The release is available to download directly, or as a torrent from here. There are classical installer images for both 32-bit and 64-bit architectures, as well as live DVD’s for 64-bit Plasma, GNOME, Xfce, and 32-bit Xfce. Don’t worry if you prefer another desktop, there is a huge selection available to install once you are online, there is also installation support and a guide for new users.
Upgrades from Mageia 7 are also supported, full details of the upgrade paths are available in the release notes.
Mageia 8 comes with a wide variety of desktops and window managers, lots of software options and tools. Here are the versions of some of the major packages that ship with Mageia 8:
The full list of included software can be seen in the Mageia Application Database.
ARM support has continued to develop, with both AArch64 and ARMv7 now having all packages built and being close to primary architectures now. Support for Wi-Fi installation in the classical installer using WPA2 encryption has been added, as well as improved support for newer filesystems allowing installations on F2FS. Support for NILFS, XFS, exFAT and Windows 10 NTFS has been improved to allow for better partition management. The Live installer has also had significant development. Boot times have been greatly reduced with the use of Zstd compression and improved hardware detection and the support for installing updates as a final step of the installation has been added. Zstd compression has also been applied to the rescue mode, allowing for faster startup, support for encrypted LVM/LUKS has also been added. There has also been plenty of work on other parts of the distribution, SSD support has been added to rpm and Zstd metadata compression as well as a reinstall option added to urpmi. Further details on the new features and improvements in Mageia 8 can be found in the release notes.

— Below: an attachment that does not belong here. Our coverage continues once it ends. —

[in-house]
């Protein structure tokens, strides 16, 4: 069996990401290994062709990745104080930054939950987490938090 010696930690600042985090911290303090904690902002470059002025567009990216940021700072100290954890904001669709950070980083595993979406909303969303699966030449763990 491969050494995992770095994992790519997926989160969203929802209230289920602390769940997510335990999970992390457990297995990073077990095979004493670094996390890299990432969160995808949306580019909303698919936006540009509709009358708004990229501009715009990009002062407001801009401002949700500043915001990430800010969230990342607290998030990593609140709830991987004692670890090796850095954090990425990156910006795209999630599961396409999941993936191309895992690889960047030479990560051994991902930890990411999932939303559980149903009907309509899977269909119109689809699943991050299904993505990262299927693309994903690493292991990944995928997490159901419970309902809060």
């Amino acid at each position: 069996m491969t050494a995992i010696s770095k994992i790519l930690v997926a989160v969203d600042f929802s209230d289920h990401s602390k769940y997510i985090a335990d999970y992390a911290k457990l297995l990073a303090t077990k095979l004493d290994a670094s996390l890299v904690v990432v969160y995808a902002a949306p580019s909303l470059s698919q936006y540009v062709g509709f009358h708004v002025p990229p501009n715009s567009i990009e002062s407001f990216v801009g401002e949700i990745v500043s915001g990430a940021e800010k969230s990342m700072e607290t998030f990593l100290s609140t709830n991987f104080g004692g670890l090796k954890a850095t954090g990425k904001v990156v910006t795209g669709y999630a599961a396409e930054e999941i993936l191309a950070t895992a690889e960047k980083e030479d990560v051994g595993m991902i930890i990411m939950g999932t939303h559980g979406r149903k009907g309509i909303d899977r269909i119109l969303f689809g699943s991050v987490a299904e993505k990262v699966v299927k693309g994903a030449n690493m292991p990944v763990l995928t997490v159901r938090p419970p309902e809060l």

This release of Mageia would not have happened without the help of our amazing community that gives their time to make everything we do possible. So, a huge hand is due to everyone that helped with packaging, development, testing, and doing QA on all of the packages and ISO’s, as well as to the translators, documentation team, web team, sysadmins, artists, and everyone else that has helped to bring this release together. If this is something that you would like to be involved with, there is lots of information available on how to get involved!